Francisco Gil-White

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Template:Use mdy dates Francisco Gil-White (born July 1969) is a sociocultural anthropologist who teaches Organizational Behavior, Knowledge Management, and the Political History of the West and Antisemitism at ITAM (Instituto Tecnológico Autónomo de México), in Mexico City. He also teaches Systems and Evolutionary Thinking at Universidad del Medio Ambiente.

He was Assistant Professor of Psychology at the University of Pennsylvania from 2001 to 2006 and lecturer at the Solomon Asch Centre for Study of Ethnopolitical Conflict.

Family and education

He was born in Chicago and raised in Mexico City. His father is Francisco Gil Díaz, Secretary of Finance and Public Credit in the cabinet of Vicente Fox. He holds a master's degree in Social Sciences from the University of Chicago and a PhD in Biological and Cultural Anthropology from UCLA.


While doing doctoral work at UCLA, Gil-White and colleague Joseph Henrich developed and later published a theory to explain the evolutionary origins of prestige in human societies.[1] Unlike chimpanzees, which form linear dominance hierarchies based on agonism, human groups naturally assemble into more egalitarian social arrangements where status is determined by relative prestige. Henrich and Gil-White's theory explains how prestige based social arrangements operate in hunter gatherer communities, and how natural selection created cognitive biases that enable high-fidelity social transmission between prestigious mentors and their clients. The theory has garnered considerable attention in evolutionary psychology and cultural anthropology literatures.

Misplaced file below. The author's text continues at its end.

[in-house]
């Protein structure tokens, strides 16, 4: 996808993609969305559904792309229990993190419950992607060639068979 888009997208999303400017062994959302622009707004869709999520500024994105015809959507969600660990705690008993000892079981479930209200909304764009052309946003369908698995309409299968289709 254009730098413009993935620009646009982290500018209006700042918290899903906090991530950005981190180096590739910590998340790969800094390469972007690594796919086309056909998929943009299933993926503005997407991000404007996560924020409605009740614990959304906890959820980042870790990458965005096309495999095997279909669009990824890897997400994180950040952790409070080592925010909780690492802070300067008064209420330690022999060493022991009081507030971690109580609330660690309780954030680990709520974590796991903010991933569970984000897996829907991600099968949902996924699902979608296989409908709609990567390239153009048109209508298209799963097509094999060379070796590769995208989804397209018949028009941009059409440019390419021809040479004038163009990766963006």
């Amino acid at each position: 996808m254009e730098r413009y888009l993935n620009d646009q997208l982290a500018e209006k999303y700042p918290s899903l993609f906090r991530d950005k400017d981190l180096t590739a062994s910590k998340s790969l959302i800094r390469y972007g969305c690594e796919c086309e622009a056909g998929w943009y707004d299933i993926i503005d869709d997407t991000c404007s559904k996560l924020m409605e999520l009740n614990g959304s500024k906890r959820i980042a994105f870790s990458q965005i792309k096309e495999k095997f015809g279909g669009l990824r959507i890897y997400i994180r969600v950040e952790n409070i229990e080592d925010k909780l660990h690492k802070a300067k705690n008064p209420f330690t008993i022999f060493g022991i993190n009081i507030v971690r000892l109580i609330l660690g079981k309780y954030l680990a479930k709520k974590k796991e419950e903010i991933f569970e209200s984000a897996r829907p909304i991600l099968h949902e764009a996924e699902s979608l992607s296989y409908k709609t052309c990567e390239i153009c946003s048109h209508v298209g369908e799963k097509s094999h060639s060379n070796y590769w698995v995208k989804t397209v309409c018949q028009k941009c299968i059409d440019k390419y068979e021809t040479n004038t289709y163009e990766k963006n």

1. Henrich, J.; Gil-White, F. J. (2001). "The evolution of prestige: Freely conferred status as a mechanism for enhancing the benefits of cultural transmission.". Evolution and human behavior 22: 165–196. 

External links

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